Now that I've mentioned so many details of this third book, I think I might have to go back and read the entire series again. Let George Smiley wander off in his ever-damp raincoat. Next time I'm in London, it's Catherine Standish I'll be looking for.

Oh, Herron's website is rather a mess. But poking around on it will reveal items like this description of how he starts his next book in this series: "It’s like rocking up to a college reunion, with everyone behaving themselves at first, but loosening up after a few drinks. I wonder when the fighting will break out?" 

A tip of the hat to Mick Herron for an unforgettable group of characters. And to Soho Crime, printing the edgy, the strange, the powerful, and the global, in today's essential crime fiction.

Sunday, January 03, 2016

Dark, Compelling, Insistent: THE GUN, Fuminori Nakamura

When a culture completely bans private possession of an item, does its value rise? Does its presence generate a fascination that will lead to obsession and deadly results?

On the surface, the intense and unavoidable map of Fuminori Nakamura's college-student protagonist in THE GUN says exactly that. In the midst of an unremarkable and boring life, where classes are easy to sleep through or avoid and the biggest challenge is getting laid with new women on a regular basis, this student, Nishikawa, suffers the accident of finding a gun next to a dead man under a bridge. When he yields to impulse and seizes the weapon for himself, in Japan's gun-empty climate, he moves from ordinary to extraordinary in one swift choice.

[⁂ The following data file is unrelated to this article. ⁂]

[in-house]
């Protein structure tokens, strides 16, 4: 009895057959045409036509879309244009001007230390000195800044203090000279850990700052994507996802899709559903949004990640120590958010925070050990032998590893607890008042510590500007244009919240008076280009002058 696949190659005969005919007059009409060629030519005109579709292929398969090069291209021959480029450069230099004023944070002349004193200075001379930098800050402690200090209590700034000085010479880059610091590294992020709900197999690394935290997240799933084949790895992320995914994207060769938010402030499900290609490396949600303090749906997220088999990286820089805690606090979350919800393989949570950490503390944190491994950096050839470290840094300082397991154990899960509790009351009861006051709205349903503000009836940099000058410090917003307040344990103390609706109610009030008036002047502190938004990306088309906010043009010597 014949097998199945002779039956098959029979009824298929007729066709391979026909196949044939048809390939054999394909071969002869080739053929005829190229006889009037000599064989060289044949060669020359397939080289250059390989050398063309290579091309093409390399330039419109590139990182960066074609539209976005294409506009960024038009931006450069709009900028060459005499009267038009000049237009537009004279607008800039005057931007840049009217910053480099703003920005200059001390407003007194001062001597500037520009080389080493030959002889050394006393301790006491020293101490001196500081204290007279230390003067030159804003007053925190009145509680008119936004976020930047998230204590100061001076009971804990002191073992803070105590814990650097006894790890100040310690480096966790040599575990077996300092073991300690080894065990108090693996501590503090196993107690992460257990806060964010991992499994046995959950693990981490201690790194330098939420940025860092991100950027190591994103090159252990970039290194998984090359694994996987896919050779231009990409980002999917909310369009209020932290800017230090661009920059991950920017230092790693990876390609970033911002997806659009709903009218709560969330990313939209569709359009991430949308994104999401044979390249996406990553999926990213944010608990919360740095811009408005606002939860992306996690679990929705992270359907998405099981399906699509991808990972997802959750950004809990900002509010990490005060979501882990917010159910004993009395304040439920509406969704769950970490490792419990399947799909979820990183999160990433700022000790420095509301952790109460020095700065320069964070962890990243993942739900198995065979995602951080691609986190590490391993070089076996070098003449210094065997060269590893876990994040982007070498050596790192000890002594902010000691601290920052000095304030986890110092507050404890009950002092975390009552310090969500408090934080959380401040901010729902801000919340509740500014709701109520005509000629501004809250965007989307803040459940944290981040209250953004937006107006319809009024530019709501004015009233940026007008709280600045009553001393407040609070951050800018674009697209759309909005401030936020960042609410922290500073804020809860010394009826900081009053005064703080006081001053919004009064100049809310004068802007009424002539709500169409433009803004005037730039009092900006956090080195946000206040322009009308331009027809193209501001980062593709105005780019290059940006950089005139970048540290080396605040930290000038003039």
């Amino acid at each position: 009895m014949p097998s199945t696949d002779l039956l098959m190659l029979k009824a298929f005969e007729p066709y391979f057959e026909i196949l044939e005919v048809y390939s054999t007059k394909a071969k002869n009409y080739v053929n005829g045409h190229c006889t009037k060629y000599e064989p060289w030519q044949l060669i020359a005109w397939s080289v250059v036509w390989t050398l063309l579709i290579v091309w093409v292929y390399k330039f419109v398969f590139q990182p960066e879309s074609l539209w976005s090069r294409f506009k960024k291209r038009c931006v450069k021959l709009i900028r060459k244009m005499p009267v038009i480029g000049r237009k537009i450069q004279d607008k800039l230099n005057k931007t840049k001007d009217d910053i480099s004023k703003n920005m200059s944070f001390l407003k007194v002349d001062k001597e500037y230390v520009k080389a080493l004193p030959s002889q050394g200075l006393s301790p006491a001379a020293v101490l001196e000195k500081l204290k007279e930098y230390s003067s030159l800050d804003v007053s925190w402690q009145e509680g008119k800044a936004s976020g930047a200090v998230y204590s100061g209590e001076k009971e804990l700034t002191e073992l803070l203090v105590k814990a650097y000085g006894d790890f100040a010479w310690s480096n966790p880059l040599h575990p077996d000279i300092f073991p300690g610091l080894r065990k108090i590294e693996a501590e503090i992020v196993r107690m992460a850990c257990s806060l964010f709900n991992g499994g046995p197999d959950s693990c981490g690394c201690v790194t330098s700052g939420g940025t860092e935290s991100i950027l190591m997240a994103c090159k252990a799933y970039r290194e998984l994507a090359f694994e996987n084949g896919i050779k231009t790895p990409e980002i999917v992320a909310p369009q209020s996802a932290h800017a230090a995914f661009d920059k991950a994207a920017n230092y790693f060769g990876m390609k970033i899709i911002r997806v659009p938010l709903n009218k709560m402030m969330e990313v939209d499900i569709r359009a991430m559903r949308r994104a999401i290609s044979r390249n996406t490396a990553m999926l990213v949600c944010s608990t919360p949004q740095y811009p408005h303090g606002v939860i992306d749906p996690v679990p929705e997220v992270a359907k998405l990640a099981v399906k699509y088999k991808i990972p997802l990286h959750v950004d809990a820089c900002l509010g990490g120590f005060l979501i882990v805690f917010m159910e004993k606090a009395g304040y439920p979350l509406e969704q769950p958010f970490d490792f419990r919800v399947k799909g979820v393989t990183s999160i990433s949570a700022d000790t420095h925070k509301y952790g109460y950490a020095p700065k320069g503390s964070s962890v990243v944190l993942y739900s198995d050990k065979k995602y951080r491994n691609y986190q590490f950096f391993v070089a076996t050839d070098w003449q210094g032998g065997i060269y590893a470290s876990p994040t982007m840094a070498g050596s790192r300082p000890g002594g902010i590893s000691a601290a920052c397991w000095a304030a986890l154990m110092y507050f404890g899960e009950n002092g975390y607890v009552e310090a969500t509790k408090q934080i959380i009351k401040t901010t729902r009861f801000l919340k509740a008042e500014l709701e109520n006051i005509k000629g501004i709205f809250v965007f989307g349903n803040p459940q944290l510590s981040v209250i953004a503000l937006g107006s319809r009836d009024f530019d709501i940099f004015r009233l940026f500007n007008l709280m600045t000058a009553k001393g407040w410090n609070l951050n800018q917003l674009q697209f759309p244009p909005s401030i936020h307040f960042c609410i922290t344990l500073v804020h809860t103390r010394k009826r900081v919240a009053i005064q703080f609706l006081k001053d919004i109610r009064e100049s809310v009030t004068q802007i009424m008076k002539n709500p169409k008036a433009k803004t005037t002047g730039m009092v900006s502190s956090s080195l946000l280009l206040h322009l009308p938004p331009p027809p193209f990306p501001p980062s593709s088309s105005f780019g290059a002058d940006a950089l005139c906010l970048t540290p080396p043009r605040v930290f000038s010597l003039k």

From here, the movement of the plot zigzags between suspense -- how will the student keep his discovery private, how will it overtake his mind, who may intrude on his private world and challenge his possession -- and inevitability: when will he yield also to the gun's own design and purpose and choose to fire it, and at what? Where? Why?

It sounds almost simple as a premise. But the steady pounding of the existential narrative acquires, in Nakamura's hands, a frightening force. At the same time, the gun itself becomes a love interest, far more possessive than the women weeping and having hook-up sex with the young man.